Best Selling Books by Henry David Thoreau

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release date: May 05, 2013
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Walden
In 1845, Henry David Thoreau moved into a cabin by Walden Pond. With the intention of immersing himself in nature and distancing himself from the distractions of social life, Thoreau sustained his retreat for just over two years. More popular than ever, “Walden” is a paean to the virtues of simplicity and self-sufficiency.
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release date: Oct 25, 2016
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The Illustrated Walden: Thoreau Bicentennial Edition
To coincide with the bicentennial of Thoreau's birth and TarcherPerigee's publication of Expect Great Things: The Life of Henry David Thoreau, here is a sumptuous rediscovery edition of the first illustrated volume of Thoreau's classic, as originally issued in 1897.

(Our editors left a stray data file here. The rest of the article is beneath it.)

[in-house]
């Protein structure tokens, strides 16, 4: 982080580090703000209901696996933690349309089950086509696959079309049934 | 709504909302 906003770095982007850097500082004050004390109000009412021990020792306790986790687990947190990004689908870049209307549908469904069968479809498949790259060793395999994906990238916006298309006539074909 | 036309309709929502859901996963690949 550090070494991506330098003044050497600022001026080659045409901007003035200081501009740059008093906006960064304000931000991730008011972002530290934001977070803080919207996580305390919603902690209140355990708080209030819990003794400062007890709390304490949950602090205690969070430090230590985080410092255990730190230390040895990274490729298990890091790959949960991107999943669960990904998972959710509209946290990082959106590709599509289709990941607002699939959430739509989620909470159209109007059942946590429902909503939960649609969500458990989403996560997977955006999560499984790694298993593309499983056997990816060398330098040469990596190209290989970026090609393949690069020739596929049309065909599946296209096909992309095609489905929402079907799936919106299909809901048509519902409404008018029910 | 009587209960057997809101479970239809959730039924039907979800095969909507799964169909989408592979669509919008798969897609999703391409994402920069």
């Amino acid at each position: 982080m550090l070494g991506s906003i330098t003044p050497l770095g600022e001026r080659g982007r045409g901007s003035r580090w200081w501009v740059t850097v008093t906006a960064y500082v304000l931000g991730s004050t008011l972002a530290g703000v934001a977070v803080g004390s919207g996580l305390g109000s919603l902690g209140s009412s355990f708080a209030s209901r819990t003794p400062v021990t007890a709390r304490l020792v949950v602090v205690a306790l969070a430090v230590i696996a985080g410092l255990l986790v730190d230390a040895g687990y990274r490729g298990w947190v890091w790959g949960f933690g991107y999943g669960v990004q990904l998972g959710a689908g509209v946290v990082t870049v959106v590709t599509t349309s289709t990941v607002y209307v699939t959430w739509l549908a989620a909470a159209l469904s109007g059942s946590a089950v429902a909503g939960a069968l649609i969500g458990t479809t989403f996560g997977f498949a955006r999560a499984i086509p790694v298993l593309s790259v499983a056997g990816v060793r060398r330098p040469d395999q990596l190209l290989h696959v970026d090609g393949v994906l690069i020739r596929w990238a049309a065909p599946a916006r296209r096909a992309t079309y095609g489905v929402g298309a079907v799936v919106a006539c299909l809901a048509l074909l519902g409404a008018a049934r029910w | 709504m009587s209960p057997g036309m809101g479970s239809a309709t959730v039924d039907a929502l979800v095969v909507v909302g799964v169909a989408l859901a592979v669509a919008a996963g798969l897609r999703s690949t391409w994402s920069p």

In 1897, thirty-five years after Thoreau's death, Houghton Mifflin issued a two-volume "Holiday Edition" of Walden illustrated with thirty remarkable engravings, daguerreotypes, and period photographs. In 1902 the publisher collected the work into a single volume. Now, to mark the bicentennial of Thoreau's birth in 1817, this timeless landmark is reproduced with all of the original illustrations and the complete text of his mystical, practical, magisterial record of a life in the woods.
release date: Dec 01, 2014
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Walden